Another fairly unique (within the COIN series) feature of Pendragon: The Fall of Roman Britain is that, at least in the scenarios starting at the very beginning of the period covered by the game (c. 360 AD), two of the four factions begin play with not one single piece on the map! These are, of course, the two barbarian factions, the Saxons and Scotti, as Britain begins solidly in control of the Roman Empire, represented by the two Briton factions, the Dux and Civitates. While the barbarians can raid by sea and over the northern border, it will be essential for them to settle on the island itself to compete for a win:
The first, and primary, use of Strongholds (called Settlements for the barbarian factions) in Pendragon is to allow Control of Regions and Cities: without one, you may deny Control, but you cannot establish your own. While Scotti care nothing for Control either in their victory conditions or revenue calculations, Saxons are very much interested in controlling new land, as one of their alternate victory condition is based on Control, and they do collect revenue from Controlled spaces during Epoch rounds. The Scotti, however, cannot ignore the need to create some Settlements of their own since, while their primary victory condition is based on accumulated Renown, they must have at least 4 Settlements on the map to be eligible for a win; they also collect revenue from on-map non-Foederati Settlements during Epoch rounds. If the Saxons go for their alternate victory condition, which is also based on Renown, they must as well have a minimum number of Settlements on the map.
Barbarian Settlements are also essential bases for more efficiently raiding Briton lands and cities as any space with both a (non-Foederati) Settlement and a Warband of the same barbarian nation is considered a possible origin of Raids into all adjacent spaces (with no interference of naval patrols) and any bordering sea. Settlements can also serve as locations to raise new Warbands. Consequently, establishing Settlements on the island typically allow barbarians to launch more destructive raids into new regions, thus triggering a potential snowball effect… unless the Britons manage to eradicate these footholds quickly! Hence the desirability for these initial footholds to be located in Home terrain regions, ideally off the main roads, making a Briton counterattack both costly and risky.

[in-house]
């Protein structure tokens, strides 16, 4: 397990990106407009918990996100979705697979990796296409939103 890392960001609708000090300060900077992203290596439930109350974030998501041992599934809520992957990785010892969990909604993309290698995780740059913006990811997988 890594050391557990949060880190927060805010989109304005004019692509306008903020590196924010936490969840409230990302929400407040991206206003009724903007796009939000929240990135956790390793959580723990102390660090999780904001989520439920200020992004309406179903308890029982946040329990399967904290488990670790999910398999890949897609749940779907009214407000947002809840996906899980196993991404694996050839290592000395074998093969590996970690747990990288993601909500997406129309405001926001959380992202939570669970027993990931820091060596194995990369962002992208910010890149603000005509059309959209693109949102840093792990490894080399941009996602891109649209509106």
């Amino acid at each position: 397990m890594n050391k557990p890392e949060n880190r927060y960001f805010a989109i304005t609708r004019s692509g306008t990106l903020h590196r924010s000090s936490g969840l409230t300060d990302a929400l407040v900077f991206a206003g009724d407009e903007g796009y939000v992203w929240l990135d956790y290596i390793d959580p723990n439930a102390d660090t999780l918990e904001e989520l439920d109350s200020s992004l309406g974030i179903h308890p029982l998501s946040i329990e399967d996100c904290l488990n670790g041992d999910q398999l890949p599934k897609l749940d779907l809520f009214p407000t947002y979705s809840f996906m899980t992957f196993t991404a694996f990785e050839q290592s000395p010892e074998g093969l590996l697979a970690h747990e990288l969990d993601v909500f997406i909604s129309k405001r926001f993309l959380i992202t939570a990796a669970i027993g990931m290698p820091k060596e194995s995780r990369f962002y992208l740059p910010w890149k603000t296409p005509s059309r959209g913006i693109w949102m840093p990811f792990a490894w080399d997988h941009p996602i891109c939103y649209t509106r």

So, how can barbarians settle Britain?
The foremost mechanism to do so is through a Feat common to both factions, and named, unsurprisingly, “Settle”:
This Feat is usually paired with a Return Command: essentially, it allows to designate one single space for settlement and to roll for every Returning Raider in that space and every adjacent space to see how many accept to forego returning home and become a permanent Warband in Britain. This likelihood is slightly higher (50%) with Saxons than with Scotti (33%) which were not as land-hungry. Then, as part of the same Feat, the active faction may swap 2 Warbands for a new Settlement, as long as an empty Stronghold Site is available in the Settle space. Note that this Feat may also be paired with a March Command in order to claim new land, though only using Warbands already on the map…
As mentioned in the previous installment of these Chronicles, another significant mechanism to establish barbarian Settlements is through the invitation of Foederati: Foederati Settlements do count toward the minimum number of Settlements required for their national faction to win, and they are liable to shed their Foederati status and revert to the ownership of their national faction. There is also a number of Events that place new barbarian Setlements and Warbands directly on the map, typically in regions where these nations were particularly present at the time.
Now, for all their necessity and benefits, Settlements also constitute liabilities for the barbarian factions: where Raiders can hope to Evade enemy activity and eventually board their ships, bound for their home across the waves, and frustrate Briton soldiers, Settlements are going nowhere and their destruction can be both a blow for barbarian Renown and a useful propaganda tool for their enemies, not to mention provide valuable slaves. This can be achieved by a Briton faction through, respectively, the Dux’s Retaliate and the Civitates’ Pillage Feats, while all plunder made by a barbarian faction from raiding a Region Controlled, or sacking a Settlement owned, by the other barbarian faction is deducted from the Renown of the target faction.
To make matters worse, barbarian Settlements are the weakest Strongholds in the game, meaning that great care will have to be given by settling barbarians to pick secure locations and strongly protect their Settlements.
In the next installment of the Pendragon Chronicles, we will turn to how the game models the economic and political geography of 5th century Britain, through the introduction of the concepts of Population, Prosperity and Control.